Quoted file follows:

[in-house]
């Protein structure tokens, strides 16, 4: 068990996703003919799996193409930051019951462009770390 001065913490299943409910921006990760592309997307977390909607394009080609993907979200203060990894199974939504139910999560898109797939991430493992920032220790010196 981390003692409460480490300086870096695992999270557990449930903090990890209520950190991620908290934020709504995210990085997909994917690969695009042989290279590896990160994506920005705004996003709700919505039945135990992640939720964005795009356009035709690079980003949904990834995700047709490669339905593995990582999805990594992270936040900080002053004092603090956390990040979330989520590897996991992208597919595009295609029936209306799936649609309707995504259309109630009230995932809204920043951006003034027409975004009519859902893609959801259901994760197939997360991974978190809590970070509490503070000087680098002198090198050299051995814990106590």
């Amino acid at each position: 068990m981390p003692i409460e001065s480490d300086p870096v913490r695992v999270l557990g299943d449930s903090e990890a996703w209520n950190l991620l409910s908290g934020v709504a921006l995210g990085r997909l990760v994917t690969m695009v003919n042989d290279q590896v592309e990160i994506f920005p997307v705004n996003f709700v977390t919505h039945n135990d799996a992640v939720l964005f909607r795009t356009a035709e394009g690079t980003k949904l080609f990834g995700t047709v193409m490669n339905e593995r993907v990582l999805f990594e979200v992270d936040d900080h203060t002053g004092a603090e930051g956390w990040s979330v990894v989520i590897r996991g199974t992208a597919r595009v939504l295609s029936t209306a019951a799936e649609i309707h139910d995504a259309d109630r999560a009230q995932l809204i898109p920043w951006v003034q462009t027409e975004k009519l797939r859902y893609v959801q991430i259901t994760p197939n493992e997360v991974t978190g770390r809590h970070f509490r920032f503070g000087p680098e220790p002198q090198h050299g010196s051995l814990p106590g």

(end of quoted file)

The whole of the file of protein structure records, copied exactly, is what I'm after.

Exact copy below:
[in-house]
């Protein structure tokens, strides 16, 4: 068990996703003919799996193409930051019951462009770390 001065913490299943409910921006990760592309997307977390909607394009080609993907979200203060990894199974939504139910999560898109797939991430493992920032220790010196 981390003692409460480490300086870096695992999270557990449930903090990890209520950190991620908290934020709504995210990085997909994917690969695009042989290279590896990160994506920005705004996003709700919505039945135990992640939720964005795009356009035709690079980003949904990834995700047709490669339905593995990582999805990594992270936040900080002053004092603090956390990040979330989520590897996991992208597919595009295609029936209306799936649609309707995504259309109630009230995932809204920043951006003034027409975004009519859902893609959801259901994760197939997360991974978190809590970070509490503070000087680098002198090198050299051995814990106590």
């Amino acid at each position: 068990m981390p003692i409460e001065s480490d300086p870096v913490r695992v999270l557990g299943d449930s903090e990890a996703w209520n950190l991620l409910s908290g934020v709504a921006l995210g990085r997909l990760v994917t690969m695009v003919n042989d290279q590896v592309e990160i994506f920005p997307v705004n996003f709700v977390t919505h039945n135990d799996a992640v939720l964005f909607r795009t356009a035709e394009g690079t980003k949904l080609f990834g995700t047709v193409m490669n339905e593995r993907v990582l999805f990594e979200v992270d936040d900080h203060t002053g004092a603090e930051g956390w990040s979330v990894v989520i590897r996991g199974t992208a597919r595009v939504l295609s029936t209306a019951a799936e649609i309707h139910d995504a259309d109630r999560a009230q995932l809204i898109p920043w951006v003034q462009t027409e975004k009519l797939r859902y893609v959801q991430i259901t994760p197939n493992e997360v991974t978190g770390r809590h970070f509490r920032f503070g000087p680098e220790p002198q090198h050299g010196s051995l814990p106590g």